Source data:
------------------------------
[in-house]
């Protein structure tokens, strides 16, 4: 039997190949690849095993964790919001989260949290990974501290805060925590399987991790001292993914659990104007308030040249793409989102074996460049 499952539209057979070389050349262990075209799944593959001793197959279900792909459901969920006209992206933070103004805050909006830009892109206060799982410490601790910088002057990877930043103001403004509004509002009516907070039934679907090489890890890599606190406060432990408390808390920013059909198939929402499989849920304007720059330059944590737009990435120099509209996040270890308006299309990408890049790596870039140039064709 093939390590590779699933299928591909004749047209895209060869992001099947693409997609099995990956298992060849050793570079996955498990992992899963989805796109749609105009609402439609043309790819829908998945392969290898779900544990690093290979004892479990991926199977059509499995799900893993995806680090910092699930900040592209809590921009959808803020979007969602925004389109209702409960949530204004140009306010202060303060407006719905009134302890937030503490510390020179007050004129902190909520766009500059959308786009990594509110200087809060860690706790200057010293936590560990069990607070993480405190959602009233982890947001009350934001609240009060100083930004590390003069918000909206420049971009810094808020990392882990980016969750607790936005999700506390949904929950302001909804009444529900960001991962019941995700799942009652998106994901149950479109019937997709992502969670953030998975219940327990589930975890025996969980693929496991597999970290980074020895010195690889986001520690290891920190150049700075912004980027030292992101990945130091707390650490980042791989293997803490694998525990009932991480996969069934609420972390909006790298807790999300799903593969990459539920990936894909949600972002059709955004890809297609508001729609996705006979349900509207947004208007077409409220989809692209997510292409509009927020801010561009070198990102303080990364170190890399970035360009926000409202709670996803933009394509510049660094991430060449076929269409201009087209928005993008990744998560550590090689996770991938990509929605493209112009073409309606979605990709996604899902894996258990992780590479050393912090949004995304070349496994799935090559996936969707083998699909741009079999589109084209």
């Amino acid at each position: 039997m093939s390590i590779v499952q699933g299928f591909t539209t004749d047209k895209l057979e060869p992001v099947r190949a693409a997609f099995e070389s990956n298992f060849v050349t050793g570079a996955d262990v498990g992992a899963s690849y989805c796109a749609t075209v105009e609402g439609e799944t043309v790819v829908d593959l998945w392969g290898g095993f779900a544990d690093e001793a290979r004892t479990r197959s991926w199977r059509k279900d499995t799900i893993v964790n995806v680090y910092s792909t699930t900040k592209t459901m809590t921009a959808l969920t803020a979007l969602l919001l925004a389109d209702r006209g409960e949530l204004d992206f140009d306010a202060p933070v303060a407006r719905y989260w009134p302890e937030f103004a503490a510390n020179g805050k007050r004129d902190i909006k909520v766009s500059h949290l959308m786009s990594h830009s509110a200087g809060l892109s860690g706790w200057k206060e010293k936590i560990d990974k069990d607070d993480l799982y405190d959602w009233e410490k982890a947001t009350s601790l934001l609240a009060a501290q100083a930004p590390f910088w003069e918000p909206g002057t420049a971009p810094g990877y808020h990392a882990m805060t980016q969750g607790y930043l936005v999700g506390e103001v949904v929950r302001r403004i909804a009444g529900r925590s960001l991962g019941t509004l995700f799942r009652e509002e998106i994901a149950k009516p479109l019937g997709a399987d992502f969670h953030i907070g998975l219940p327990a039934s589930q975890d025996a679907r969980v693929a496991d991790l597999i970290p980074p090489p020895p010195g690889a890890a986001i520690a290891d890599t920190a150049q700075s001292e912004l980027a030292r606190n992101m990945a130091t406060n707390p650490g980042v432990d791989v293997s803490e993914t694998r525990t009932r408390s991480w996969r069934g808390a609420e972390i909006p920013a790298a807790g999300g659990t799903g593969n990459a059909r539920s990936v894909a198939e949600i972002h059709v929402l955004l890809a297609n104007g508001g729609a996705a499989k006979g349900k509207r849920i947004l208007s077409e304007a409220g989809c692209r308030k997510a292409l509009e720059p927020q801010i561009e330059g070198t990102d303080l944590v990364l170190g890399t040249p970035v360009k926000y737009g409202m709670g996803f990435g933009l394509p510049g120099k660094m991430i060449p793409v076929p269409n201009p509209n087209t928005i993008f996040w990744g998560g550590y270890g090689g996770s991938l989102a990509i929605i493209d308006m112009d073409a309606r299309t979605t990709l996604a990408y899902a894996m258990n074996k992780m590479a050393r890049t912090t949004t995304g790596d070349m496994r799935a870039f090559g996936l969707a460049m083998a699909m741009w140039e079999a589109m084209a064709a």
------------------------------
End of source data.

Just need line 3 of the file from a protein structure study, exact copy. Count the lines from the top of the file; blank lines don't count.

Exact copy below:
């Amino acid at each position: 039997m093939s390590i590779v499952q699933g299928f591909t539209t004749d047209k895209l057979e060869p992001v099947r190949a693409a997609f099995e070389s990956n298992f060849v050349t050793g570079a996955d262990v498990g992992a899963s690849y989805c796109a749609t075209v105009e609402g439609e799944t043309v790819v829908d593959l998945w392969g290898g095993f779900a544990d690093e001793a290979r004892t479990r197959s991926w199977r059509k279900d499995t799900i893993v964790n995806v680090y910092s792909t699930t900040k592209t459901m809590t921009a959808l969920t803020a979007l969602l919001l925004a389109d209702r006209g409960e949530l204004d992206f140009d306010a202060p933070v303060a407006r719905y989260w009134p302890e937030f103004a503490a510390n020179g805050k007050r004129d902190i909006k909520v766009s500059h949290l959308m786009s990594h830009s509110a200087g809060l892109s860690g706790w200057k206060e010293k936590i560990d990974k069990d607070d993480l799982y405190d959602w009233e410490k982890a947001t009350s601790l934001l609240a009060a501290q100083a930004p590390f910088w003069e918000p909206g002057t420049a971009p810094g990877y808020h990392a882990m805060t980016q969750g607790y930043l936005v999700g506390e103001v949904v929950r302001r403004i909804a009444g529900r925590s960001l991962g019941t509004l995700f799942r009652e509002e998106i994901a149950k009516p479109l019937g997709a399987d992502f969670h953030i907070g998975l219940p327990a039934s589930q975890d025996a679907r969980v693929a496991d991790l597999i970290p980074p090489p020895p010195g690889a890890a986001i520690a290891d890599t920190a150049q700075s001292e912004l980027a030292r606190n992101m990945a130091t406060n707390p650490g980042v432990d791989v293997s803490e993914t694998r525990t009932r408390s991480w996969r069934g808390a609420e972390i909006p920013a790298a807790g999300g659990t799903g593969n990459a059909r539920s990936v894909a198939e949600i972002h059709v929402l955004l890809a297609n104007g508001g729609a996705a499989k006979g349900k509207r849920i947004l208007s077409e304007a409220g989809c692209r308030k997510a292409l509009e720059p927020q801010i561009e330059g070198t990102d303080l944590v990364l170190g890399t040249p970035v360009k926000y737009g409202m709670g996803f990435g933009l394509p510049g120099k660094m991430i060449p793409v076929p269409n201009p509209n087209t928005i993008f996040w990744g998560g550590y270890g090689g996770s991938l989102a990509i929605i493209d308006m112009d073409a309606r299309t979605t990709l996604a990408y899902a894996m258990n074996k992780m590479a050393r890049t912090t949004t995304g790596d070349m496994r799935a870039f090559g996936l969707a460049m083998a699909m741009w140039e079999a589109m084209a064709a």